We’ve all been there… in a technical presentation, wanting desperately for it to end because you’re just not engaged, you’ve lost track of what you are there for and the door is just sooooo tempting.
Want to avoid being the person on stage, increasing the gravitational pull of the door? Here’s my top tip: on the drawing board, don’t think about what features you want to demonstrate.
Did I just say don’t think about features?
Yes I did. Because people aren’t interested in features in isolation. I went to a dire presentation at SQL PASS where some well respected figure was demonstrating exciting new SQL2012 features by repeatedly saying “and you click this and look this happens then you click this and this happens and you click this and this happens and then you click this and this happens and that’s PowerView”. I walked out of that session half way through, none the wiser about PowerView.
It’s a common enough mistake amongst us techy folk – we are so impressed by the gadgetry and trickery that we lose sight of what it’s actually being used for. I remain a shameless ETL geek, but I can safely say that whenever I’m presenting the MS BI stack, my beloved SSIS rarely gets a look in. And why? Because the end user cares little about how their data got to them in a usable state. They care about how they can use their data, even if the DW / ETL story is going to chew up 75% of what they are going to spend.
So what should I think about?
People use software to do work. The features of that software enable people to do their work faster and more effectively. If you want to engage your audience you need to think about their business process first. You need to start your demo by thinking about the users story. You can then tell that story with your features – and get their engagement as they see how their process will change.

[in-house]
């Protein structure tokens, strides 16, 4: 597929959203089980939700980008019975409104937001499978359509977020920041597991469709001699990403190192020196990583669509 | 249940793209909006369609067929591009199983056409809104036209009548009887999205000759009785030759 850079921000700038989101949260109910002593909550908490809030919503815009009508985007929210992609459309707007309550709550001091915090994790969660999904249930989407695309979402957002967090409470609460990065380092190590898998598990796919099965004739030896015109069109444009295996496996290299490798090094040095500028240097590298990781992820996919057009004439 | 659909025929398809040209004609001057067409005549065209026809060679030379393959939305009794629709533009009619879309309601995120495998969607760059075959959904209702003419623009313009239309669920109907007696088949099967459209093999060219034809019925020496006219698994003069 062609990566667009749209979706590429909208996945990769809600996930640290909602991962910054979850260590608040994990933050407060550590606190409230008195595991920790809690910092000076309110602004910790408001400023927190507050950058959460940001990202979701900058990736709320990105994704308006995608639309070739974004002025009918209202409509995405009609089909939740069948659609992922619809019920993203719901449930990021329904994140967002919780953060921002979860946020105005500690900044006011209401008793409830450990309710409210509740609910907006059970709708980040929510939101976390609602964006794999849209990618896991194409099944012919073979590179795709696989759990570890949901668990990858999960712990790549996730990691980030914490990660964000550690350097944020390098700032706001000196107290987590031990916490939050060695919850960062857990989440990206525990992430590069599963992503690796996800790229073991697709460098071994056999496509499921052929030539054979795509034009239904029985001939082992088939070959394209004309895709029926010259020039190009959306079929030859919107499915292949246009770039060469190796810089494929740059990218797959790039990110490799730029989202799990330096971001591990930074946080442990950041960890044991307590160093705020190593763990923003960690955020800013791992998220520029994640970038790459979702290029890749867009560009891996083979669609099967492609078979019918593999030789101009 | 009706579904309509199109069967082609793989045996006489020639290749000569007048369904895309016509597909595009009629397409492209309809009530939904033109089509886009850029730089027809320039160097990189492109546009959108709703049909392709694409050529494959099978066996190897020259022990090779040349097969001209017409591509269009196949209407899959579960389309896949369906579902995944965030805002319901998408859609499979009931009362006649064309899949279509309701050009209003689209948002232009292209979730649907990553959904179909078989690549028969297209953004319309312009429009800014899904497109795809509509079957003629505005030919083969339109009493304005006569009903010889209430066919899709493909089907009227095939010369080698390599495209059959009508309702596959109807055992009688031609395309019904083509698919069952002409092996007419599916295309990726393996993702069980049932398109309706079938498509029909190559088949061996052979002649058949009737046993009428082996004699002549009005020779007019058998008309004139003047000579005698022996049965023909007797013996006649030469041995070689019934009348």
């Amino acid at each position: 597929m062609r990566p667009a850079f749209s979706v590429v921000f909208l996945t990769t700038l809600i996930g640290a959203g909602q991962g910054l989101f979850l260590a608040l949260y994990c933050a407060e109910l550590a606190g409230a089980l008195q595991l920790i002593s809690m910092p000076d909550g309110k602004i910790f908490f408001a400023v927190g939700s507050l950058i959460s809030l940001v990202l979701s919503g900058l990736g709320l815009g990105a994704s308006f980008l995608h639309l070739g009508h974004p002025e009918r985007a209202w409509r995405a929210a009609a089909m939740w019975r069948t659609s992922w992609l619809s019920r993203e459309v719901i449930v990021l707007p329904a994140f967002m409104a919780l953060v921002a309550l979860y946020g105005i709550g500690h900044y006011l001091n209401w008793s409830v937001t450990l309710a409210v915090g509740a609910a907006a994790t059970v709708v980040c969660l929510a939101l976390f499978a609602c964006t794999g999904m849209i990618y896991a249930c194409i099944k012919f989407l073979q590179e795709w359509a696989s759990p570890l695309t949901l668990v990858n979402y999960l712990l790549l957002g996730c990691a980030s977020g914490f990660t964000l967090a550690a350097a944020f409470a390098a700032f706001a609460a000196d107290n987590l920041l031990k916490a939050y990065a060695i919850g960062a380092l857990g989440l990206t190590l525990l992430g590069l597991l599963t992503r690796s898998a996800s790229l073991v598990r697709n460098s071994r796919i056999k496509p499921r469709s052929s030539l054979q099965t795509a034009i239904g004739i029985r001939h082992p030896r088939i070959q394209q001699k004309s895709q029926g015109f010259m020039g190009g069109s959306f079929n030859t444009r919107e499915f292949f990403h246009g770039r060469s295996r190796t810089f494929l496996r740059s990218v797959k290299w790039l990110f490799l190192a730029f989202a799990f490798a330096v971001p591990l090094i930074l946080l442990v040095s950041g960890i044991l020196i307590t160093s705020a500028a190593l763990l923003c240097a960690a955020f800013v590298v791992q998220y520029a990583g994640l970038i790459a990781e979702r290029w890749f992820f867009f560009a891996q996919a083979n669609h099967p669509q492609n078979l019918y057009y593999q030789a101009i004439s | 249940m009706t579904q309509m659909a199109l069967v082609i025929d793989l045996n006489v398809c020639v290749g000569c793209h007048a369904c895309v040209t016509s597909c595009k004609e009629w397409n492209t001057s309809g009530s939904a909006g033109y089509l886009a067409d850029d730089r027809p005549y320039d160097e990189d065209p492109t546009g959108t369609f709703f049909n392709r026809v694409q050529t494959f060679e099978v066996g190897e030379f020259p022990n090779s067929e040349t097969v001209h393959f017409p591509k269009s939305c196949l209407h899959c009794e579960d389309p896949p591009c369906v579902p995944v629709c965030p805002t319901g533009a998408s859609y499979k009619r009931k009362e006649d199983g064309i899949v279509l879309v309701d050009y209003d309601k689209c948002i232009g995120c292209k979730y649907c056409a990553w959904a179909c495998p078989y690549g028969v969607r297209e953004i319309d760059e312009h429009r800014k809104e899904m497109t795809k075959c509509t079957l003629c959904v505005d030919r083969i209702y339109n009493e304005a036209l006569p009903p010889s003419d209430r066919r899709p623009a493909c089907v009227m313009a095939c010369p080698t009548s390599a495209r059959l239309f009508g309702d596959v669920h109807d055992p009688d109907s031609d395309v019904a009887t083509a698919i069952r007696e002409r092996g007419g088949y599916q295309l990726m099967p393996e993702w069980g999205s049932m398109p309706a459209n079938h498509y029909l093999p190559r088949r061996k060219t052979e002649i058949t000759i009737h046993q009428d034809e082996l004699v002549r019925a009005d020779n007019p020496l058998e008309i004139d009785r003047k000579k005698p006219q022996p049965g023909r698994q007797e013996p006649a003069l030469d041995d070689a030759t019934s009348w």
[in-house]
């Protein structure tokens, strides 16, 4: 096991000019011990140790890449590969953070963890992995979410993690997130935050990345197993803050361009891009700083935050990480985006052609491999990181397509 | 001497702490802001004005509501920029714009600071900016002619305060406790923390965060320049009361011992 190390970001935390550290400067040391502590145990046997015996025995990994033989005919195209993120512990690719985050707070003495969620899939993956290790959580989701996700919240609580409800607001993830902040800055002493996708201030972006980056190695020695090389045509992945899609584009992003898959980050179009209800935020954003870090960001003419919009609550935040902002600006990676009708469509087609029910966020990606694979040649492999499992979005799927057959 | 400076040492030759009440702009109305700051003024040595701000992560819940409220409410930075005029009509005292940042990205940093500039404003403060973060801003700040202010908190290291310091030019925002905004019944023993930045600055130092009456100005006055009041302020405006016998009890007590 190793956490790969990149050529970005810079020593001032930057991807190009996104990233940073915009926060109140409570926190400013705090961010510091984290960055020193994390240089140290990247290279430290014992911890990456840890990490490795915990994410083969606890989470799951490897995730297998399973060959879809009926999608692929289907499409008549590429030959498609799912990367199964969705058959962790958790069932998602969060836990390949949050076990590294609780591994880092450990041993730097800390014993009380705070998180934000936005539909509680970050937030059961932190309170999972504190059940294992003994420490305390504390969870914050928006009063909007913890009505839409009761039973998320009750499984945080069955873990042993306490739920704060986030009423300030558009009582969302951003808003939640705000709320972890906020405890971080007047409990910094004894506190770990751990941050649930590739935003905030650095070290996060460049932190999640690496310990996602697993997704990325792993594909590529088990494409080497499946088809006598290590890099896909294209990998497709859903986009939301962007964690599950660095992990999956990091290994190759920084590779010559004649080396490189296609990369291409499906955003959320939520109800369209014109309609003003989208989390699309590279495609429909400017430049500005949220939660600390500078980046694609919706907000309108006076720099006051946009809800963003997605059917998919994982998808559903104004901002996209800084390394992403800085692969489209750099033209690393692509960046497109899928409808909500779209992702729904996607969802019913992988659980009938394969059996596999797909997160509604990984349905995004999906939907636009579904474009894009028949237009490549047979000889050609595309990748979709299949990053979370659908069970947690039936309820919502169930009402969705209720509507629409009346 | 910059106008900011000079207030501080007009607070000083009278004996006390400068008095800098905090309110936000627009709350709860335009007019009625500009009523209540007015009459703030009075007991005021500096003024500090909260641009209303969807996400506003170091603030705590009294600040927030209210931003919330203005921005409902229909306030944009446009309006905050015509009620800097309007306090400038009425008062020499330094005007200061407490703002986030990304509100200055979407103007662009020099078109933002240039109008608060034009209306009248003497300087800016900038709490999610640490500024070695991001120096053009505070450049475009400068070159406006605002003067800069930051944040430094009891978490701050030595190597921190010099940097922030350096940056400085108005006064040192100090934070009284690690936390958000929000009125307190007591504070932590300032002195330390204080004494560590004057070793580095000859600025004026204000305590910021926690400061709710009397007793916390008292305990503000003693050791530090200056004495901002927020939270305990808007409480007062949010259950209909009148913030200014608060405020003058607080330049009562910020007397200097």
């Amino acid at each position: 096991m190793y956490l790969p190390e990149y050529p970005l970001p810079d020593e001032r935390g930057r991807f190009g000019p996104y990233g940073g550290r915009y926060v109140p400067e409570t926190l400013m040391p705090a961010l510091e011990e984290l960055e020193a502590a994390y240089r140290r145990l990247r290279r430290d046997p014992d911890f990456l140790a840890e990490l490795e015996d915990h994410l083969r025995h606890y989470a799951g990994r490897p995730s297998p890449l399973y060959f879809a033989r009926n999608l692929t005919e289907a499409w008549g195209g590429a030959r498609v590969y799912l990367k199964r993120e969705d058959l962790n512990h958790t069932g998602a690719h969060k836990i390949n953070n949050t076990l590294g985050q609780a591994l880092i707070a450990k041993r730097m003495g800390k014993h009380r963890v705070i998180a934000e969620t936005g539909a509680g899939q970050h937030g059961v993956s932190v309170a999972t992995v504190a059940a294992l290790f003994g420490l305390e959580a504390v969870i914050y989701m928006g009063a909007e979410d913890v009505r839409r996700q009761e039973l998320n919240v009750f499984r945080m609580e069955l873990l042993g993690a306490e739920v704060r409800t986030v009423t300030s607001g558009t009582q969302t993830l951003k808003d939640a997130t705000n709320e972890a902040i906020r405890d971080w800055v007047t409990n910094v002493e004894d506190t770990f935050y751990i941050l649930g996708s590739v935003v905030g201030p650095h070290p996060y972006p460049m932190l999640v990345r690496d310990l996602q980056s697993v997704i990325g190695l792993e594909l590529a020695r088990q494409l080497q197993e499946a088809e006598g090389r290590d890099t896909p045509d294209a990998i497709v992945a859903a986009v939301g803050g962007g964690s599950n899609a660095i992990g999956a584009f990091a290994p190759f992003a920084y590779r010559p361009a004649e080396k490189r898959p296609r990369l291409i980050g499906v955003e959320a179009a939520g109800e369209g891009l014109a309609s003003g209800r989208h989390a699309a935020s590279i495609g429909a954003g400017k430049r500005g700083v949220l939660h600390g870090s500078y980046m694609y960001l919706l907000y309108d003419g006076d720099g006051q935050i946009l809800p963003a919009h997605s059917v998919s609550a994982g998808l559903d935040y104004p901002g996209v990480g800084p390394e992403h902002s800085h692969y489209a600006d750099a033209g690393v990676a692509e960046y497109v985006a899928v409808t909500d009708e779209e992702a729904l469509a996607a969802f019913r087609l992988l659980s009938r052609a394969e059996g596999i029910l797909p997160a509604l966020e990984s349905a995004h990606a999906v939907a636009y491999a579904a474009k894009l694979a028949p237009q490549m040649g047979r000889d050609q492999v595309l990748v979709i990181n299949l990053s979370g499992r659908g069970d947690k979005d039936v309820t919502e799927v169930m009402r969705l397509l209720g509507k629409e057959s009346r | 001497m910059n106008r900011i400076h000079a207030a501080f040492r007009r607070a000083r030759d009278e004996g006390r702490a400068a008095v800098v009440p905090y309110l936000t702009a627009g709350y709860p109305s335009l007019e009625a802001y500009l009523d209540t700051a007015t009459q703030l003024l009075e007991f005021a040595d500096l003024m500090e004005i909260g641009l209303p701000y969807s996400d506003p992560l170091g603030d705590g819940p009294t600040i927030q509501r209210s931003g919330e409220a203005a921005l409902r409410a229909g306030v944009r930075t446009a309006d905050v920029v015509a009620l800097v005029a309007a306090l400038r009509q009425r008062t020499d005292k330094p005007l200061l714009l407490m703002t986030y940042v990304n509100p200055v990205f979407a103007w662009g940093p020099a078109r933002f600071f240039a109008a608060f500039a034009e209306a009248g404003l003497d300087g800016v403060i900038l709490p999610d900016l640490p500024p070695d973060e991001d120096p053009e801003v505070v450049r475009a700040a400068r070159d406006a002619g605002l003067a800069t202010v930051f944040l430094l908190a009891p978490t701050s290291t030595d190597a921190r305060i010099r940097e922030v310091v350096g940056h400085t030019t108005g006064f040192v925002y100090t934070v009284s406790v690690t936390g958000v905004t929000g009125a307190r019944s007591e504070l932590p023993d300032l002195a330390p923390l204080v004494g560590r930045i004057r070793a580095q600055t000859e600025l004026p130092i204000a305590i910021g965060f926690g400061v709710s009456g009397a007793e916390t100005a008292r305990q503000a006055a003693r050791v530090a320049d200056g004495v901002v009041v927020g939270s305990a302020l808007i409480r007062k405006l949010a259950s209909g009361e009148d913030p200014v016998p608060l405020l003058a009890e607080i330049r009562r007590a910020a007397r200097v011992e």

In a client specific situation, you tune that story to the client. In a general presentation you have to find a hook more or less everyone can get into – which is why Movies data keeps cropping up in some of the broader Microsoft demos. Almost everyone knows a few famous actors and movies and can connect with the story you try to tell.
Here is a simple example: In Reporting Services, you can change the background colour of a row of data using a formula. Neat feature. Demo that feature in isolation and most business users will give you a big fat “like, whatever.” Tell a business user that when a value indicates they need to take action, we can highlight that data so it jumps out at them – they get the value. They’ll keep listening to you.
Obviously this post is taking a very simplistic view – but next time you’re doing a presentation – start with your story first and there’s a good chance it’ll be much more interesting.